• @Vladhagen -- well, that's alcohol, too, and the Americans have a rather difficult relationship with alcohol and public institutions. Also: really, Coors Light? Only if you're employed by the Colorado School of Mines :-) Commented Mar 3, 2017 at 19:27
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    True, Fort Collins is more of a micro brewery town in my opinion.
    – Vladhagen
    Commented Mar 3, 2017 at 20:03

Usually professors don't charge for lectures to other universities, at least I have not heard of such case. They may charge for lectures to commercial entities, but no, not to universities. The invitation to professor to present lecture at other university is a sign of appreciation/honor.

However, the good speakers are in high demand, so if you are not attractive destination for the speaker to come (e.g. low grade university inviting someone from well established university) the speaker will probably kindly decline due to lack of time. You have to understand - they get a lot of these invitations and will be selective where to go. But I am certain they will not demand payment.

Having said that, the usual arrangement for someone's invited lecture is the offer of covering the cost. Well known, respected and/or older professors may request perks, such as 1.st class airplane tickets (which may be more than you ever expected to pay :). I have heard for case, where professor replied "I will come, but I want 1.st class tickets", and the reply was "We apologize, but this is beyond our budget, so we thank you for your kind offer, but we cannot accept it."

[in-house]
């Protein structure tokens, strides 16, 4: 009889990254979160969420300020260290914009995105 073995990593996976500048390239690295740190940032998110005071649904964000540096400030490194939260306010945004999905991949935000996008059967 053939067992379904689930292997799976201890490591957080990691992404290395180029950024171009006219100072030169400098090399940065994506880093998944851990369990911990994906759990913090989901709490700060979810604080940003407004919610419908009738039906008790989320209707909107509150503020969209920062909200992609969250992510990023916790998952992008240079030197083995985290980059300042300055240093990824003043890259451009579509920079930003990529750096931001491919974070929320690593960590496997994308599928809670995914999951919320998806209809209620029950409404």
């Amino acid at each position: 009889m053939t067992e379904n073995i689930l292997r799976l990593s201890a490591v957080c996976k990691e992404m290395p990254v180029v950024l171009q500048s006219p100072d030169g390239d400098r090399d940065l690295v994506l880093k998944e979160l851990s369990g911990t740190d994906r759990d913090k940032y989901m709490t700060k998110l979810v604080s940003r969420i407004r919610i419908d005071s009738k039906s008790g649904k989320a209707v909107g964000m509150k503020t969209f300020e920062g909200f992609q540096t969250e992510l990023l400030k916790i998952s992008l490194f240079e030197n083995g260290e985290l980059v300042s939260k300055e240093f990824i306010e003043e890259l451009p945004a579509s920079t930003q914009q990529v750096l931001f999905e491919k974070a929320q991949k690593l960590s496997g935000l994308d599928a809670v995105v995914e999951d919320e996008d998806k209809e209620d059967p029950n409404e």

Now, it depends on how eager the person in question is to travel. If you invite someone to EU from US, and offer them 2 days hotel costs + airplane ticket at an attractive location, many professors will grab the opportunity to free visit to Europe.

In some cases, the speakers will cover their costs by themselves, either because they have some kind of grants for exact this purpose (spreading the knowledge, etc), or if they are young, not very recognized in the field, and are eager to get invited talk on their CV.

Sometimes it pays off to invite the professor who is in town for some other event (e.g. conference, business meeting), then perhaps you can get away with only a bottle of wine and/or polite "thank you", but you also risk that he will not be available, since he has other work to do during his stay.


I understand you might be uncomfortable asking, "Will you do it for free?"

But if you can't really afford to pay him, tell him that: "I hope you can visit our institute and give a talk about your work while you're in town. I'm afraid our budget is extremely limited and doesn't extend to paying honoraria. But there's a high level of interest here in (name of field)."

If you can afford to pay, ask him how much you should set aside: "If you can spare the time to come to our institute to give a talk about your work, we would be thrilled to have you for a visit. Would date 1 or date 2 suit? If you are interested, could you give me an idea what an appropriate honorarium would be? This is my first time organizing a workshop of this type."

I don't think you should talk about travel expenses since he's going to be in your town anyway.